I am working on a (awesome, life-altering, poignant, I hope) novel that takes place in the fifties, and the language is a bit tricky because I have to be constantly vigilant about the slang I use. I want the terminology to be time specific, or at the very least, I want to make sure any slang I incorporate came into use by the 50's. To make matters worse, the novel is set in 1953, and most of the lists I find online for slang used in the fifties covers the entire decade. So I can't be sure if each particular term was used by 1953 or not.
I've been cruising the internet to ensure I am using the appropriate slang, and I've purchased Dictionary of American Slang from Amazon. And to make myself feel even more secure, I've been watching films circa 1950-1953 and checking out the vocabulary used in them. What I've found out is that a lot of the slang and idiomatic expressions we take for granted have been around for a very long time and were widely used in the 1950's.
Here are some expressions I've heard on films from the early fifties along with the titles of the films.
Monkey Business, 1952
This ridiculous film stars Cary Grant (whom I adore), Ginger Rogers (behaving especially hokey), and Marilyn Monroe (in the dumb blonde role). Looking back on it, I'm mildly amused by the shenanigans that passed for comedy those days (not that we don't have our own dumb comedies today).
"That's queer."--"That's strange." Yes, this was before "queer" came to refer to a homosexual person and before the gay community commandeered it as a term of pride.
"Whatchamacallitt"--Do I have to define this one? We still use it today. I'm not sure about the spelling.
"A real knee slapper"--"A funny joke" Do people actually slap their knees when something is funny? Do you have to be a hillbilly to engage in this activity?
"To knock somebody's block off"--"To punch someone" Apparently a person's head is like a block in spite of the fact that most heads are more round that square.
"Trousers"--"Pants" I think they still call pants "trousers" in England.
"Fly into a rage"--"To become angry" You don't need wings to do this, and other than clubs, I don't think there's an actual place called "rage."
"It's not all it's cracked up to be"--"It's not as great as everyone thinks." We still use this expression today.
"Thingamabob"--See "Whatchamacallitt" above.
"Scaredy cat"--"A frightened person" Apparently a cat's most expressed emotion is fear.
"Talking rubbish"--"Speaking lies or silly things" Now, I know they still refer to trash as "rubbish" in England. In the U.S., the term strikes us as a bit archaic, however.
"Old boy"--"Pal" or "Friend" This term also seems pretty archaic today.
How to Marry a Millionaire, 1953
This fairly sexist film stars Lauren McCall (with her mouth constantly occupied by a cigarette), Marilyn Monroe (blind without her glasses), and Betty Grable (not as much of a knockout as I was expecting). The three rent a ritzy apartment with the hopes of landing well-moneyed spouses.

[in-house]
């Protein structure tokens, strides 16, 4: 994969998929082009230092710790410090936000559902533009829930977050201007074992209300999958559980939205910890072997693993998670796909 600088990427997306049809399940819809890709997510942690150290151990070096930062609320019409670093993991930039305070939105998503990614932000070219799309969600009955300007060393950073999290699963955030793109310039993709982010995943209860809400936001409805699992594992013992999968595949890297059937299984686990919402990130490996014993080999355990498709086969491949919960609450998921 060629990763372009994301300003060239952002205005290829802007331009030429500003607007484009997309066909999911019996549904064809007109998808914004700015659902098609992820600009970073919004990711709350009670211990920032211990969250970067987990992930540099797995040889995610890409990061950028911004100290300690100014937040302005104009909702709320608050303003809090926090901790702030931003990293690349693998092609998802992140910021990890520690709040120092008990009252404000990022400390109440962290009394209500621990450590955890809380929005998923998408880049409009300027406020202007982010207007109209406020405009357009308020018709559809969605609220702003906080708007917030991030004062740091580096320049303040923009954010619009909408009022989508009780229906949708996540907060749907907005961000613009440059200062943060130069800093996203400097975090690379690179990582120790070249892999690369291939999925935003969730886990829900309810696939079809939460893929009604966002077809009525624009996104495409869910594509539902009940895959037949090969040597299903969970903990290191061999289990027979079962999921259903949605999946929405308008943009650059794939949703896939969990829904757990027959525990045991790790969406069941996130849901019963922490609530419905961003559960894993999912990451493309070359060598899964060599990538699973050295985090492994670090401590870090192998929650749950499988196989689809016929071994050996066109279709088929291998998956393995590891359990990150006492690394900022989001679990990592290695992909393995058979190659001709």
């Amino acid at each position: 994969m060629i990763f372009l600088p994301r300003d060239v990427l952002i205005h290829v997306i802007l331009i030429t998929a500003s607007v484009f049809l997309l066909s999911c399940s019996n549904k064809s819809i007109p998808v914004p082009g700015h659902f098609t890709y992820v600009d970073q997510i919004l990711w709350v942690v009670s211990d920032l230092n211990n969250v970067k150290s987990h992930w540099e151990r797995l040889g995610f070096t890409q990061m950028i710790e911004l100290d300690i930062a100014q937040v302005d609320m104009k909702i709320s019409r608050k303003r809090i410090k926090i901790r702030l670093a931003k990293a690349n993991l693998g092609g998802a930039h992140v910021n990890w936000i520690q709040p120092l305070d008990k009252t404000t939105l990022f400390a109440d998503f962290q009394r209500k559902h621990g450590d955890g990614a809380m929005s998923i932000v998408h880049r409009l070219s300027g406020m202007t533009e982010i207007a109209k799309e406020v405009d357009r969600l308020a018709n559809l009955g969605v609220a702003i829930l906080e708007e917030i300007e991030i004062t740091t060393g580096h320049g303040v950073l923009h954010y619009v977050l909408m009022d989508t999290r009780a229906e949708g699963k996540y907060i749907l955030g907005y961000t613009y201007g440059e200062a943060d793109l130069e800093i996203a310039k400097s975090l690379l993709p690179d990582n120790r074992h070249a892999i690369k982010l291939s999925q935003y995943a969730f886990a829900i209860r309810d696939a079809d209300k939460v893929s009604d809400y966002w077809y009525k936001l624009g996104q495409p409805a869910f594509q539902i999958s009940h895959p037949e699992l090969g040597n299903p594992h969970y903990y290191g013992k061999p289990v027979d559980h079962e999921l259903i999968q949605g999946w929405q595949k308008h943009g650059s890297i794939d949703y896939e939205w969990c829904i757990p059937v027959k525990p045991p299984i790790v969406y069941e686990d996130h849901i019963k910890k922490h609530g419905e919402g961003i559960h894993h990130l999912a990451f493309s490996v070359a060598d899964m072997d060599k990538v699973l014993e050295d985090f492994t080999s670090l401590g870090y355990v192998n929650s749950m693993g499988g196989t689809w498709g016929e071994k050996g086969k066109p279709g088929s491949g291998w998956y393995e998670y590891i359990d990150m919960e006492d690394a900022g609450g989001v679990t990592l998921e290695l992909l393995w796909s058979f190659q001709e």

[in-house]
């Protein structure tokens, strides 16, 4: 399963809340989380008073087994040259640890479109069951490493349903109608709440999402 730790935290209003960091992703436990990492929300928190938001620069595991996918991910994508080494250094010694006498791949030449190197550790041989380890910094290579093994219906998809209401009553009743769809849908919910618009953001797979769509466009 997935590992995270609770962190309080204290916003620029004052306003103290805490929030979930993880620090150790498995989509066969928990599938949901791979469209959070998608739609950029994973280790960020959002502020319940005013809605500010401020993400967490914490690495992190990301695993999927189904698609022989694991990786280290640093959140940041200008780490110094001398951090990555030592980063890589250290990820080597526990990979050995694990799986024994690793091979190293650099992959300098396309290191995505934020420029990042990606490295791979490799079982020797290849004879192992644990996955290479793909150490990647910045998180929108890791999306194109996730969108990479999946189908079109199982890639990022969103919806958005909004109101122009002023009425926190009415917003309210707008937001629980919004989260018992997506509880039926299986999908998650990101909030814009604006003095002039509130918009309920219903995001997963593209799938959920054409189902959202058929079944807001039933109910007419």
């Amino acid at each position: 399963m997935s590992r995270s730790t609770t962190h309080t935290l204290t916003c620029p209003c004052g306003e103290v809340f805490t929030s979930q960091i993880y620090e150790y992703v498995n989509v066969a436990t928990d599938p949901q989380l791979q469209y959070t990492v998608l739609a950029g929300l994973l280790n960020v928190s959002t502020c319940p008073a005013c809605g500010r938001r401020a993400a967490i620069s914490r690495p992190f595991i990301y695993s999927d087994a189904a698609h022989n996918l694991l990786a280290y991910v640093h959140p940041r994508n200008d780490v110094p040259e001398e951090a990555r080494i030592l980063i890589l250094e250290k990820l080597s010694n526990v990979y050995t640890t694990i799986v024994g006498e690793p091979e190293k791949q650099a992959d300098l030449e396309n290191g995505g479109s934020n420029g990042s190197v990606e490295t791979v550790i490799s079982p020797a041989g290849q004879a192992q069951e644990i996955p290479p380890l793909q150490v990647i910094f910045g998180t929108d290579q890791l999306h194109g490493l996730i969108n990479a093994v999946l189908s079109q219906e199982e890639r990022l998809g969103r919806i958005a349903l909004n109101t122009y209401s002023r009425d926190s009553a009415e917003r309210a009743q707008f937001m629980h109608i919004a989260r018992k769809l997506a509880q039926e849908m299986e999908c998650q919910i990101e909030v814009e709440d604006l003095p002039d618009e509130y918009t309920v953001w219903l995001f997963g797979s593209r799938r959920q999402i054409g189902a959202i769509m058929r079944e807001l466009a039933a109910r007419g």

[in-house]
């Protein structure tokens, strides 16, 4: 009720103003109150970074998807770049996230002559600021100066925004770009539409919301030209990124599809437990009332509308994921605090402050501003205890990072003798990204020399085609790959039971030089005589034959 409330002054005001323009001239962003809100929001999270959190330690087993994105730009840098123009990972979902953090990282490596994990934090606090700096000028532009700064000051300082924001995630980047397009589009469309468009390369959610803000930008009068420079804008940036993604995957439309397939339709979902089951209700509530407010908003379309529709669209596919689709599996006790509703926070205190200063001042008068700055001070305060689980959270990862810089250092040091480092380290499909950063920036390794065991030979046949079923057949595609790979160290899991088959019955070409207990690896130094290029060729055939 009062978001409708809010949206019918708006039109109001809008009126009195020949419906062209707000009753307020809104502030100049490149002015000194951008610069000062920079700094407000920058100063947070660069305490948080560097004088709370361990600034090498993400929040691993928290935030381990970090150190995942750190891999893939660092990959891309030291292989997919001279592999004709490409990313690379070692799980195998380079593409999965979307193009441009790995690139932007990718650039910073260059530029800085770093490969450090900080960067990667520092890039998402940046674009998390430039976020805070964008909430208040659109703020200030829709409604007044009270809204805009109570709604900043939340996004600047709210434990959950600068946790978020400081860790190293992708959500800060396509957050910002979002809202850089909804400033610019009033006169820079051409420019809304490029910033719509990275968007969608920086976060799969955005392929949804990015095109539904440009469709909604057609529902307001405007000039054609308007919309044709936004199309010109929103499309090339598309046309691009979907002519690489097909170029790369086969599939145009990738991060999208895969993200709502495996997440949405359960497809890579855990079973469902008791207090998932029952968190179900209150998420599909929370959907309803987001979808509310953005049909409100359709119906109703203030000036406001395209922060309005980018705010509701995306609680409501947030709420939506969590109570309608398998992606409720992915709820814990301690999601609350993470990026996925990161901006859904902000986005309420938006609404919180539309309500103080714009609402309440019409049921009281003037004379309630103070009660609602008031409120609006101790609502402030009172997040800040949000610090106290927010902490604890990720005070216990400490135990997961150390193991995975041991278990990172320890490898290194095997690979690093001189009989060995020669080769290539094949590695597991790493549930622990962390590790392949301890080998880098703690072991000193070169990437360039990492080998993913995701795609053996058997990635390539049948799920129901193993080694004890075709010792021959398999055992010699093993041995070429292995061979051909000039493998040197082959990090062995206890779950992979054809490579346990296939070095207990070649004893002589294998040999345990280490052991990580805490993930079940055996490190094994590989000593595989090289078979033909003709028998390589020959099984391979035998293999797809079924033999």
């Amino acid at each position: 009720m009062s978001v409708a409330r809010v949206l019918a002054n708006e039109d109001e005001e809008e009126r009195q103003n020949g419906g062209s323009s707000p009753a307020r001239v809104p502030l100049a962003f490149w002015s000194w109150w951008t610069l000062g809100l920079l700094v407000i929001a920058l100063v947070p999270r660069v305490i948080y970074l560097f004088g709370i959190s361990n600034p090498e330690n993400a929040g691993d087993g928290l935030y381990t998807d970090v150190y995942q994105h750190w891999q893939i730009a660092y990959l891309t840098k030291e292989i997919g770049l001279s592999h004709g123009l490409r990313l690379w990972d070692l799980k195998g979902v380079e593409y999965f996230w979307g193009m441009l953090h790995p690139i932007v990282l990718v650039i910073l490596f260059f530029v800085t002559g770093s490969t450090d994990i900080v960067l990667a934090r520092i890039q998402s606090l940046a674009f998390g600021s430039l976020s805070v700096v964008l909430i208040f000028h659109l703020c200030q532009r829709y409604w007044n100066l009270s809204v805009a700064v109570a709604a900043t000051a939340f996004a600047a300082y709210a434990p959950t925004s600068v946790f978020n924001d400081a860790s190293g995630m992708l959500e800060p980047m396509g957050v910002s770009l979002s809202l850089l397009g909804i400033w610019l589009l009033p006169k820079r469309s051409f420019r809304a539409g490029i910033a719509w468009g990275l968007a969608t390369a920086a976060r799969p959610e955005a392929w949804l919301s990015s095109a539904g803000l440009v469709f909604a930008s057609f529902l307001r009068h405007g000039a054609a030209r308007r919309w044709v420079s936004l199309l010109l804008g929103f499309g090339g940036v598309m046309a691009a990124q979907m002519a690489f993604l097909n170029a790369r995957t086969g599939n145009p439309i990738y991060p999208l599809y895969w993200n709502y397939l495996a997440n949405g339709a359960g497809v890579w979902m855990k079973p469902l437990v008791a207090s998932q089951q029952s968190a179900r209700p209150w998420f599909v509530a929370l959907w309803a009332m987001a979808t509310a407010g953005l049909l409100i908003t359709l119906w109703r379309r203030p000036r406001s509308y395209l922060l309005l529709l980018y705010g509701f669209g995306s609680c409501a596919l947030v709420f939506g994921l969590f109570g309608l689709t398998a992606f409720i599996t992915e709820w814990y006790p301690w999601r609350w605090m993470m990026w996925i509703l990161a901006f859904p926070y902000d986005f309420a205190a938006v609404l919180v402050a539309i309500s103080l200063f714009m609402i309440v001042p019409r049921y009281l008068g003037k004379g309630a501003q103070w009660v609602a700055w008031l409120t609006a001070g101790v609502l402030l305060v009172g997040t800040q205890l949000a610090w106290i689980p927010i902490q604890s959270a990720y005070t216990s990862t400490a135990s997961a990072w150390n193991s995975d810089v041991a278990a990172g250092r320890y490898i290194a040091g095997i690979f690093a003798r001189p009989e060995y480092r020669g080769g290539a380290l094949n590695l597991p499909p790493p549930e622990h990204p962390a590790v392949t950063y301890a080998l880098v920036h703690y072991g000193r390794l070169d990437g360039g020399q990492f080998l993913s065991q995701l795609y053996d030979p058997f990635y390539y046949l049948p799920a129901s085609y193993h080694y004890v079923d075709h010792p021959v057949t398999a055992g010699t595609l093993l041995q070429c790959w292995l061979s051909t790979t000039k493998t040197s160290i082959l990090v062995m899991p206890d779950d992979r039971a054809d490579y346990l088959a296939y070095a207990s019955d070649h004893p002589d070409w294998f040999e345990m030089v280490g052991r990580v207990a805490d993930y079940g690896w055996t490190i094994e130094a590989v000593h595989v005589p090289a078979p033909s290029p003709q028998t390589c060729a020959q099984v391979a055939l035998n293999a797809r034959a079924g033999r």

"To blow money"--"To spend money" We still use this expression today.
"To blow your top"--"To get angry and lash out" I suppose this is like a volcano because, as you know, volcanoes are prone to fits of rage.
"Shack up with"--"Live with" Now, this one surprised me. I thought it came about later, like in the everything-goes 60's.
"Throw in the towel"--"To give up" I already knew this one was a reference to boxing. I believe that if you throw in the towel in a boxing match, it means you concede the fight.
"Gas pump jockey"--"A person who pumps gas at a gas station" Now, this one is really archaic. I haven't seen a full service gas station in years.
"To be loaded"--"To have money" We still use this expression today.
"A joint"--"A place" I've always thought of this as either a beatnik or gangster term.
"Put money in the kitty"--"To save up money" I actually don't think a cat would appreciate being force fed cash.
"Creamy"--"Good" Betty Grable's character says this several times. I've never heard it before and don't know if it's unique to the fifties or to Grable's character in the movie.
"Cheaters"--"Glasses" This term obviously has not stood the test of time. I saw it in lists of slang from the fifties but didn't realize it came about so early in the decade.
"He really sends me."--"I'm really interested in him." This is a really fun expression. It sounds a bit poetic.
"A square"--"A dull person" Whenever I hear this term, I can't help but think of Uma Thurman in Pulp Fiction making the square with her fingers.
"Chowderhead"--"Idiot" or "Loser" This term sounds pretty mild today.
"A chump"--"Idiot" or "Loser" I think this one is used pretty much the same way today.
"A screwball"--"A crazy person" We use this more as an adjective than a noun today.
"To jaw"--"To talk" I like the way this one refers to the body part that creates the action described. There's a literary term for that, I think, but I can't remember what it is.
"To be in a jam"--"To be in trouble" We use this expression the same way today.
"To hock something"--"To pawn something" We still do this and use the same term today.
"To be crazy about someone"--"To really like someone" I wonder just how old this expression is and why we think of love as a psychiatric problem.
"To flip"--"To become enamored of" or "To lose control over" Today, we "flip out" over things, but I'm not sure we "flip" for people. Or at the very least, I don't hear the expression used that way.
"To dig someone"--"To understand someone" I always think of "dig" used this way as a product of beatnik and hippie culture. It seems strange to hear "straights" using it.
"For crying out loud"--"For goodness sake" This is just an interjection, used to express disbelief, surprise, or irritation.
"To nip down to"--"To go to" I like the poetry of this expression.
"To get tied up"--"To get busy with something" We still get tied up today, sans rope.
"To be blind as a bat"--"To have really bad eyesight" Funny how we assign blindness to bats when they actually see quite well using echolocation.
"Four eyes"--"A person with glasses" This is still a rude way to refer to someone who wears glasses although I think the sting is not as bad as it once was.
"A strudel"--"An attractive woman" This one makes me laugh. It's very sexist and amusing (to me, anyway).
"On the level"--"Honest" I like the imagery used in this expression.
"To work like a charm"--"To work very well" If you are to follow this expression to its logical conclusion, then apparently witchcraft is very effective.
"When the chips are down"--"When things are not going your way" This undoubtedly refers to gambling. Poker, I guess.
"A grease monkey"--"A mechanic" Mechanics tend to get greasy, but I'm not sure there's anything particularly simian about them. Maybe this expression demeans their intellect, or maybe it's a pushback against creationism (and then again, probably not).